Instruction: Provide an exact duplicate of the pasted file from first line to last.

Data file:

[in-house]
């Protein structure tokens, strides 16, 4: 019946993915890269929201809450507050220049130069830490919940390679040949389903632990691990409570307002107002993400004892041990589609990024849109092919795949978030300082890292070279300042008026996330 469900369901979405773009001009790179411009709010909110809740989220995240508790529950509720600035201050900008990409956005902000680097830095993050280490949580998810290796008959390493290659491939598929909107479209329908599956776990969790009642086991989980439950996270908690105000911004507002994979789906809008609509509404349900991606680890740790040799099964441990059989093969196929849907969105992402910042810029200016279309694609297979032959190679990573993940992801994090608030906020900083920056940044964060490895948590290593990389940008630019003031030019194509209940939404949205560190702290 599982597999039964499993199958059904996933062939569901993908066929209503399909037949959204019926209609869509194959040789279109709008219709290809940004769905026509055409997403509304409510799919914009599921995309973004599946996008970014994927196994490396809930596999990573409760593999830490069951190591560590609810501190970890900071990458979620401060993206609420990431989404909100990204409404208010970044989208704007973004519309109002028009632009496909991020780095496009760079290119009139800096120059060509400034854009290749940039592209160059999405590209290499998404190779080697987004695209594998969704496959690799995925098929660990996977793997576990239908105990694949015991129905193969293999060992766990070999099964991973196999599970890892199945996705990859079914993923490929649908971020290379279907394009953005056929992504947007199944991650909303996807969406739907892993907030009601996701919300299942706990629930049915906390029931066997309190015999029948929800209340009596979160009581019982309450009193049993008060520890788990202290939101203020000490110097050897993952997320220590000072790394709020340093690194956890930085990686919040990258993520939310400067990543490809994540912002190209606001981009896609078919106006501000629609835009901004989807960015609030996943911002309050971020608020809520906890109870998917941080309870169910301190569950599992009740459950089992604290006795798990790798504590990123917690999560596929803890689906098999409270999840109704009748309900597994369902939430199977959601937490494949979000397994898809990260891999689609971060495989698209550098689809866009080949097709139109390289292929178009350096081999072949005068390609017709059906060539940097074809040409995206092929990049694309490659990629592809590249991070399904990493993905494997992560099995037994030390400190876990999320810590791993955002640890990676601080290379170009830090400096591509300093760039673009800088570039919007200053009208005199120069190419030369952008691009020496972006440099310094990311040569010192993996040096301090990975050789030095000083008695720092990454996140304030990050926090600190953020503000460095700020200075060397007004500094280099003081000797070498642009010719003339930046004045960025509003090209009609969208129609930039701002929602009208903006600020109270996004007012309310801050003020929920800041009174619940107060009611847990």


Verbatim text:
[in-house]
């Protein structure tokens, strides 16, 4: 019946993915890269929201809450507050220049130069830490919940390679040949389903632990691990409570307002107002993400004892041990589609990024849109092919795949978030300082890292070279300042008026996330 469900369901979405773009001009790179411009709010909110809740989220995240508790529950509720600035201050900008990409956005902000680097830095993050280490949580998810290796008959390493290659491939598929909107479209329908599956776990969790009642086991989980439950996270908690105000911004507002994979789906809008609509509404349900991606680890740790040799099964441990059989093969196929849907969105992402910042810029200016279309694609297979032959190679990573993940992801994090608030906020900083920056940044964060490895948590290593990389940008630019003031030019194509209940939404949205560190702290 599982597999039964499993199958059904996933062939569901993908066929209503399909037949959204019926209609869509194959040789279109709008219709290809940004769905026509055409997403509304409510799919914009599921995309973004599946996008970014994927196994490396809930596999990573409760593999830490069951190591560590609810501190970890900071990458979620401060993206609420990431989404909100990204409404208010970044989208704007973004519309109002028009632009496909991020780095496009760079290119009139800096120059060509400034854009290749940039592209160059999405590209290499998404190779080697987004695209594998969704496959690799995925098929660990996977793997576990239908105990694949015991129905193969293999060992766990070999099964991973196999599970890892199945996705990859079914993923490929649908971020290379279907394009953005056929992504947007199944991650909303996807969406739907892993907030009601996701919300299942706990629930049915906390029931066997309190015999029948929800209340009596979160009581019982309450009193049993008060520890788990202290939101203020000490110097050897993952997320220590000072790394709020340093690194956890930085990686919040990258993520939310400067990543490809994540912002190209606001981009896609078919106006501000629609835009901004989807960015609030996943911002309050971020608020809520906890109870998917941080309870169910301190569950599992009740459950089992604290006795798990790798504590990123917690999560596929803890689906098999409270999840109704009748309900597994369902939430199977959601937490494949979000397994898809990260891999689609971060495989698209550098689809866009080949097709139109390289292929178009350096081999072949005068390609017709059906060539940097074809040409995206092929990049694309490659990629592809590249991070399904990493993905494997992560099995037994030390400190876990999320810590791993955002640890990676601080290379170009830090400096591509300093760039673009800088570039919007200053009208005199120069190419030369952008691009020496972006440099310094990311040569010192993996040096301090990975050789030095000083008695720092990454996140304030990050926090600190953020503000460095700020200075060397007004500094280099003081000797070498642009010719003339930046004045960025509003090209009609969208129609930039701002929602009208903006600020109270996004007012309310801050003020929920800041009174619940107060009611847990």